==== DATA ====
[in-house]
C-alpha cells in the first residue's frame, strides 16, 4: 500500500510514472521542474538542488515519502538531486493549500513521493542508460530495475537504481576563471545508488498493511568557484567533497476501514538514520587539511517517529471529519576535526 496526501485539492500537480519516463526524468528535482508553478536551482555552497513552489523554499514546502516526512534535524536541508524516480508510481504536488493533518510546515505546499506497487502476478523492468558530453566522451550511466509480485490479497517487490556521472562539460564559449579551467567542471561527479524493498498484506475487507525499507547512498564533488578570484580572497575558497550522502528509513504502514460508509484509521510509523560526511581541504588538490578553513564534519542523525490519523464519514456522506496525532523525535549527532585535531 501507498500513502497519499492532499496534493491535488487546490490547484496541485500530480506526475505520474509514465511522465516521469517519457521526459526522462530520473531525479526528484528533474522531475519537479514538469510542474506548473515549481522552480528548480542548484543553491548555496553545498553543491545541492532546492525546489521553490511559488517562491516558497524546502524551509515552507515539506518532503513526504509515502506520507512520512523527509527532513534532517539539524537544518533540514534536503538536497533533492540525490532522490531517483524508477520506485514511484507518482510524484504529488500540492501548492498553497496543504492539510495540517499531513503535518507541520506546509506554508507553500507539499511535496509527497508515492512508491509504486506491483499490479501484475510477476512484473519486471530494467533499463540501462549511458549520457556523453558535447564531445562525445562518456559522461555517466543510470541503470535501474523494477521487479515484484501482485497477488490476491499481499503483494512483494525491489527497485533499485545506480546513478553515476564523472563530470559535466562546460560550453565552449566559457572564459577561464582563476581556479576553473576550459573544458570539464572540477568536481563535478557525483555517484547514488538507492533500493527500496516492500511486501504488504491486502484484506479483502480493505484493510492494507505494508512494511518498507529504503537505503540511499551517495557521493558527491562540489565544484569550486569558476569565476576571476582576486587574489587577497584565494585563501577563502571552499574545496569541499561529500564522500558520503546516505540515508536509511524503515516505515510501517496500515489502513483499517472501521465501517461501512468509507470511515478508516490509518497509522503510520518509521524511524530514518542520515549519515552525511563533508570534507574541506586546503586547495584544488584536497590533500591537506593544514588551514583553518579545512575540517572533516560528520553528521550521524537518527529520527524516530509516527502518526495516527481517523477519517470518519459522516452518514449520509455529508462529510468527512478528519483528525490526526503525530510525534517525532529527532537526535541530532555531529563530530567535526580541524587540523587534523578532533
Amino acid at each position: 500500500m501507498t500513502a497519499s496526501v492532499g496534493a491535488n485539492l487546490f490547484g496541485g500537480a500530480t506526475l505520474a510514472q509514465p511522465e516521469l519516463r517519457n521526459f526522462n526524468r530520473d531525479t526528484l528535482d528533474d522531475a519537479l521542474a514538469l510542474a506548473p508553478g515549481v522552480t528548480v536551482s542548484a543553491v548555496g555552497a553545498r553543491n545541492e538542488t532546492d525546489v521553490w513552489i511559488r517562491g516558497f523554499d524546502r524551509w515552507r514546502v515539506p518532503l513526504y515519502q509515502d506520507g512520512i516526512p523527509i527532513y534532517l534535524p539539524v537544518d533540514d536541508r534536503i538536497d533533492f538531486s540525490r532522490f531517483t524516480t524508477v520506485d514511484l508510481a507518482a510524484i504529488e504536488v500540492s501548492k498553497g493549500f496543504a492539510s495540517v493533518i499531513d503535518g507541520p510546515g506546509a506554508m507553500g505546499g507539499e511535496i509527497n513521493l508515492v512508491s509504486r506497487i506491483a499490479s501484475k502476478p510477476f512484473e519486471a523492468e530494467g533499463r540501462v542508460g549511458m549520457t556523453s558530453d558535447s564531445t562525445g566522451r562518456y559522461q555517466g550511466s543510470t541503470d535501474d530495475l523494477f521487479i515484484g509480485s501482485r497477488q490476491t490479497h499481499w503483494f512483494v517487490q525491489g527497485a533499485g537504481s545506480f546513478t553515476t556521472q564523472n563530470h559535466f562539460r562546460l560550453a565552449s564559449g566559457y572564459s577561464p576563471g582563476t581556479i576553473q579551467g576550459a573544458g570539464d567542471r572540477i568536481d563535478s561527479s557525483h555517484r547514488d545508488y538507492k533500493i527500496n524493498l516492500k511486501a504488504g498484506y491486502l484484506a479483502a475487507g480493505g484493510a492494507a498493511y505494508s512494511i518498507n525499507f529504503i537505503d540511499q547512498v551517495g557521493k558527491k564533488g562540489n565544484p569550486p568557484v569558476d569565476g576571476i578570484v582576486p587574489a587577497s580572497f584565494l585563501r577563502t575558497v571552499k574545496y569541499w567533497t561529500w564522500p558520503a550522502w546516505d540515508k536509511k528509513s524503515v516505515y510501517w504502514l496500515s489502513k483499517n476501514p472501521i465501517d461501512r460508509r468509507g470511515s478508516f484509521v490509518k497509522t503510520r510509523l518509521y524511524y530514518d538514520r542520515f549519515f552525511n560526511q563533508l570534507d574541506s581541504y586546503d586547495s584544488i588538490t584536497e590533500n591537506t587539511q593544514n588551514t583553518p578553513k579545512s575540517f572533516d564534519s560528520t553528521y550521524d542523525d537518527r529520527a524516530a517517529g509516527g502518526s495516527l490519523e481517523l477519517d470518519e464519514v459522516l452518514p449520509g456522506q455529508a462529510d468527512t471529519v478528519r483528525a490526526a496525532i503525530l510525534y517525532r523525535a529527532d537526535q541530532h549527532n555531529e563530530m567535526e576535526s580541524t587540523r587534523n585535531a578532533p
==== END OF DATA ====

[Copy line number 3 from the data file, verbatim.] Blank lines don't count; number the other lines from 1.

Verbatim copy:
Amino acid at each position: 500500500m501507498t500513502a497519499s496526501v492532499g496534493a491535488n485539492l487546490f490547484g496541485g500537480a500530480t506526475l505520474a510514472q509514465p511522465e516521469l519516463r517519457n521526459f526522462n526524468r530520473d531525479t526528484l528535482d528533474d522531475a519537479l521542474a514538469l510542474a506548473p508553478g515549481v522552480t528548480v536551482s542548484a543553491v548555496g555552497a553545498r553543491n545541492e538542488t532546492d525546489v521553490w513552489i511559488r517562491g516558497f523554499d524546502r524551509w515552507r514546502v515539506p518532503l513526504y515519502q509515502d506520507g512520512i516526512p523527509i527532513y534532517l534535524p539539524v537544518d533540514d536541508r534536503i538536497d533533492f538531486s540525490r532522490f531517483t524516480t524508477v520506485d514511484l508510481a507518482a510524484i504529488e504536488v500540492s501548492k498553497g493549500f496543504a492539510s495540517v493533518i499531513d503535518g507541520p510546515g506546509a506554508m507553500g505546499g507539499e511535496i509527497n513521493l508515492v512508491s509504486r506497487i506491483a499490479s501484475k502476478p510477476f512484473e519486471a523492468e530494467g533499463r540501462v542508460g549511458m549520457t556523453s558530453d558535447s564531445t562525445g566522451r562518456y559522461q555517466g550511466s543510470t541503470d535501474d530495475l523494477f521487479i515484484g509480485s501482485r497477488q490476491t490479497h499481499w503483494f512483494v517487490q525491489g527497485a533499485g537504481s545506480f546513478t553515476t556521472q564523472n563530470h559535466f562539460r562546460l560550453a565552449s564559449g566559457y572564459s577561464p576563471g582563476t581556479i576553473q579551467g576550459a573544458g570539464d567542471r572540477i568536481d563535478s561527479s557525483h555517484r547514488d545508488y538507492k533500493i527500496n524493498l516492500k511486501a504488504g498484506y491486502l484484506a479483502a475487507g480493505g484493510a492494507a498493511y505494508s512494511i518498507n525499507f529504503i537505503d540511499q547512498v551517495g557521493k558527491k564533488g562540489n565544484p569550486p568557484v569558476d569565476g576571476i578570484v582576486p587574489a587577497s580572497f584565494l585563501r577563502t575558497v571552499k574545496y569541499w567533497t561529500w564522500p558520503a550522502w546516505d540515508k536509511k528509513s524503515v516505515y510501517w504502514l496500515s489502513k483499517n476501514p472501521i465501517d461501512r460508509r468509507g470511515s478508516f484509521v490509518k497509522t503510520r510509523l518509521y524511524y530514518d538514520r542520515f549519515f552525511n560526511q563533508l570534507d574541506s581541504y586546503d586547495s584544488i588538490t584536497e590533500n591537506t587539511q593544514n588551514t583553518p578553513k579545512s575540517f572533516d564534519s560528520t553528521y550521524d542523525d537518527r529520527a524516530a517517529g509516527g502518526s495516527l490519523e481517523l477519517d470518519e464519514v459522516l452518514p449520509g456522506q455529508a462529510d468527512t471529519v478528519r483528525a490526526a496525532i503525530l510525534y517525532r523525535a529527532d537526535q541530532h549527532n555531529e563530530m567535526e576535526s580541524t587540523r587534523n585535531a578532533p